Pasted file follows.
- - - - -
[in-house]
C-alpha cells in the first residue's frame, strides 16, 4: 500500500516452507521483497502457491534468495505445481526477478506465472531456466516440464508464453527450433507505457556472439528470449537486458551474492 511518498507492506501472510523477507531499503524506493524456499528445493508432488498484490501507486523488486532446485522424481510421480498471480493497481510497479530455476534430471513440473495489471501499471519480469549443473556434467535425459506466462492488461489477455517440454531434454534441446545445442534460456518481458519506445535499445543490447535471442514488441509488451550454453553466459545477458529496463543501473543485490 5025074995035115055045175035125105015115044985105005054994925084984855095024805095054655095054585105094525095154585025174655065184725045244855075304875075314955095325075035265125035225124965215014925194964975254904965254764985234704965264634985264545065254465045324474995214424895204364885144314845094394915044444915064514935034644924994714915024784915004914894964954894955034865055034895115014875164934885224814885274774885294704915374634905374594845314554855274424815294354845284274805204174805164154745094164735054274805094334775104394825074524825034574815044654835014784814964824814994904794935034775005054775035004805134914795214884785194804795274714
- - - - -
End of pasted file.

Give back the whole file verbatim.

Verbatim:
[in-house]
C-alpha cells in the first residue's frame, strides 16, 4: 500500500516452507521483497502457491534468495505445481526477478506465472531456466516440464508464453527450433507505457556472439528470449537486458551474492 511518498507492506501472510523477507531499503524506493524456499528445493508432488498484490501507486523488486532446485522424481510421480498471480493497481510497479530455476534430471513440473495489471501499471519480469549443473556434467535425459506466462492488461489477455517440454531434454534441446545445442534460456518481458519506445535499445543490447535471442514488441509488451550454453553466459545477458529496463543501473543485490 5025074995035115055045175035125105015115044985105005054994925084984855095024805095054655095054585105094525095154585025174655065184725045244855075304875075314955095325075035265125035225124965215014925194964975254904965254764985234704965264634985264545065254465045324474995214424895204364885144314845094394915044444915064514935034644924994714915024784915004914894964954894955034865055034895115014875164934885224814885274774885294704915374634905374594845314554855274424815294354845284274805204174805164154745094164735054274805094334775104394825074524825034574815044654835014784814964824814994904794935034775005054775035004805134914795214884785194804795274714